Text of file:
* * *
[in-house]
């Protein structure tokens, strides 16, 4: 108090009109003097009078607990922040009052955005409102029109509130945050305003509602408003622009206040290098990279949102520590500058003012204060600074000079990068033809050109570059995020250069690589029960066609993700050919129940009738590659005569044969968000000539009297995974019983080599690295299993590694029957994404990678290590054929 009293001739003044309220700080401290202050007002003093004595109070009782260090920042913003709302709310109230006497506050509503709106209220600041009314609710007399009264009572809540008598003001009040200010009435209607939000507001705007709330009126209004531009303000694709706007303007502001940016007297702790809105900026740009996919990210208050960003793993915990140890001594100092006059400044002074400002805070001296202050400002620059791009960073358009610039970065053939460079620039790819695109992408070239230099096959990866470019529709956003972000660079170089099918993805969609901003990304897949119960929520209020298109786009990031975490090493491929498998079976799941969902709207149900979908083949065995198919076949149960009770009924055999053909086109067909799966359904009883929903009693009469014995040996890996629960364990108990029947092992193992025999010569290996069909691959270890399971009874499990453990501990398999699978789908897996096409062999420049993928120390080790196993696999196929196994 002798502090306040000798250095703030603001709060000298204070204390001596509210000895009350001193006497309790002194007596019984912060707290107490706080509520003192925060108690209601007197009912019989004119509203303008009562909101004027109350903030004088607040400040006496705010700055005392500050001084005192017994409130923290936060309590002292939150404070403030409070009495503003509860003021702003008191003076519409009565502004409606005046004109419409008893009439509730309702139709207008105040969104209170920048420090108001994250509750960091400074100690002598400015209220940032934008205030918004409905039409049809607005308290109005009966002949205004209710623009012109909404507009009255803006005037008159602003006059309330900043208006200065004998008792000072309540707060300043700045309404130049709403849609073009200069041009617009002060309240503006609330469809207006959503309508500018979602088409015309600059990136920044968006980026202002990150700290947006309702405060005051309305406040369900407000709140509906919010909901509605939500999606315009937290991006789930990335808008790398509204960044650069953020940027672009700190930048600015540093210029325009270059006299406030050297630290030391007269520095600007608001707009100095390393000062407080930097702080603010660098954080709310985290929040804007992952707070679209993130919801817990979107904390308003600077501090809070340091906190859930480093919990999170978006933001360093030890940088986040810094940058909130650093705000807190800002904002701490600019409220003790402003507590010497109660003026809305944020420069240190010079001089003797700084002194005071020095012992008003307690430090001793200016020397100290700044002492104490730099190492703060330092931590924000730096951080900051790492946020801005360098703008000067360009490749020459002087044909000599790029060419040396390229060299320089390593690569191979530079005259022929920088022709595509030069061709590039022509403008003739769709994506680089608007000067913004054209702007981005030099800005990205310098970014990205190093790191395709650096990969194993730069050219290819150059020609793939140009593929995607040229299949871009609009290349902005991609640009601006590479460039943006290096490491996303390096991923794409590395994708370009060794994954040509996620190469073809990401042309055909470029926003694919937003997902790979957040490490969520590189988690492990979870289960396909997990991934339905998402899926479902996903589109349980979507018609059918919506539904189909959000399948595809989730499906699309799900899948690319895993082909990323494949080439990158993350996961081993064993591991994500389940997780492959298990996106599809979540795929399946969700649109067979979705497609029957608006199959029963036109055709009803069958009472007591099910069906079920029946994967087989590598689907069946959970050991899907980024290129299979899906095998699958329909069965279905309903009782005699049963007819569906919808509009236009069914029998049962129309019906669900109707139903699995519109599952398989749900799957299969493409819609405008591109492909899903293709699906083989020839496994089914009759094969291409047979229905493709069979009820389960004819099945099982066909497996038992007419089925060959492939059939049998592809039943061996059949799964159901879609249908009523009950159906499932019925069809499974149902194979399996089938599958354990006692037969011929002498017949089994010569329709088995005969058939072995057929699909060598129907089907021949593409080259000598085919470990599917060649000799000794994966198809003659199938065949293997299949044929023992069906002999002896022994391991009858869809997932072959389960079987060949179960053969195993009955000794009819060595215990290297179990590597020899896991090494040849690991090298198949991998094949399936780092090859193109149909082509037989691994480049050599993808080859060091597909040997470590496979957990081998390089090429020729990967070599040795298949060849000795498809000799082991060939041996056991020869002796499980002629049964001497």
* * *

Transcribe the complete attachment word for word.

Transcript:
[in-house]
């Protein structure tokens, strides 16, 4: 108090009109003097009078607990922040009052955005409102029109509130945050305003509602408003622009206040290098990279949102520590500058003012204060600074000079990068033809050109570059995020250069690589029960066609993700050919129940009738590659005569044969968000000539009297995974019983080599690295299993590694029957994404990678290590054929 009293001739003044309220700080401290202050007002003093004595109070009782260090920042913003709302709310109230006497506050509503709106209220600041009314609710007399009264009572809540008598003001009040200010009435209607939000507001705007709330009126209004531009303000694709706007303007502001940016007297702790809105900026740009996919990210208050960003793993915990140890001594100092006059400044002074400002805070001296202050400002620059791009960073358009610039970065053939460079620039790819695109992408070239230099096959990866470019529709956003972000660079170089099918993805969609901003990304897949119960929520209020298109786009990031975490090493491929498998079976799941969902709207149900979908083949065995198919076949149960009770009924055999053909086109067909799966359904009883929903009693009469014995040996890996629960364990108990029947092992193992025999010569290996069909691959270890399971009874499990453990501990398999699978789908897996096409062999420049993928120390080790196993696999196929196994 002798502090306040000798250095703030603001709060000298204070204390001596509210000895009350001193006497309790002194007596019984912060707290107490706080509520003192925060108690209601007197009912019989004119509203303008009562909101004027109350903030004088607040400040006496705010700055005392500050001084005192017994409130923290936060309590002292939150404070403030409070009495503003509860003021702003008191003076519409009565502004409606005046004109419409008893009439509730309702139709207008105040969104209170920048420090108001994250509750960091400074100690002598400015209220940032934008205030918004409905039409049809607005308290109005009966002949205004209710623009012109909404507009009255803006005037008159602003006059309330900043208006200065004998008792000072309540707060300043700045309404130049709403849609073009200069041009617009002060309240503006609330469809207006959503309508500018979602088409015309600059990136920044968006980026202002990150700290947006309702405060005051309305406040369900407000709140509906919010909901509605939500999606315009937290991006789930990335808008790398509204960044650069953020940027672009700190930048600015540093210029325009270059006299406030050297630290030391007269520095600007608001707009100095390393000062407080930097702080603010660098954080709310985290929040804007992952707070679209993130919801817990979107904390308003600077501090809070340091906190859930480093919990999170978006933001360093030890940088986040810094940058909130650093705000807190800002904002701490600019409220003790402003507590010497109660003026809305944020420069240190010079001089003797700084002194005071020095012992008003307690430090001793200016020397100290700044002492104490730099190492703060330092931590924000730096951080900051790492946020801005360098703008000067360009490749020459002087044909000599790029060419040396390229060299320089390593690569191979530079005259022929920088022709595509030069061709590039022509403008003739769709994506680089608007000067913004054209702007981005030099800005990205310098970014990205190093790191395709650096990969194993730069050219290819150059020609793939140009593929995607040229299949871009609009290349902005991609640009601006590479460039943006290096490491996303390096991923794409590395994708370009060794994954040509996620190469073809990401042309055909470029926003694919937003997902790979957040490490969520590189988690492990979870289960396909997990991934339905998402899926479902996903589109349980979507018609059918919506539904189909959000399948595809989730499906699309799900899948690319895993082909990323494949080439990158993350996961081993064993591991994500389940997780492959298990996106599809979540795929399946969700649109067979979705497609029957608006199959029963036109055709009803069958009472007591099910069906079920029946994967087989590598689907069946959970050991899907980024290129299979899906095998699958329909069965279905309903009782005699049963007819569906919808509009236009069914029998049962129309019906669900109707139903699995519109599952398989749900799957299969493409819609405008591109492909899903293709699906083989020839496994089914009759094969291409047979229905493709069979009820389960004819099945099982066909497996038992007419089925060959492939059939049998592809039943061996059949799964159901879609249908009523009950159906499932019925069809499974149902194979399996089938599958354990006692037969011929002498017949089994010569329709088995005969058939072995057929699909060598129907089907021949593409080259000598085919470990599917060649000799000794994966198809003659199938065949293997299949044929023992069906002999002896022994391991009858869809997932072959389960079987060949179960053969195993009955000794009819060595215990290297179990590597020899896991090494040849690991090298198949991998094949399936780092090859193109149909082509037989691994480049050599993808080859060091597909040997470590496979957990081998390089090429020729990967070599040795298949060849000795498809000799082991060939041996056991020869002796499980002629049964001497």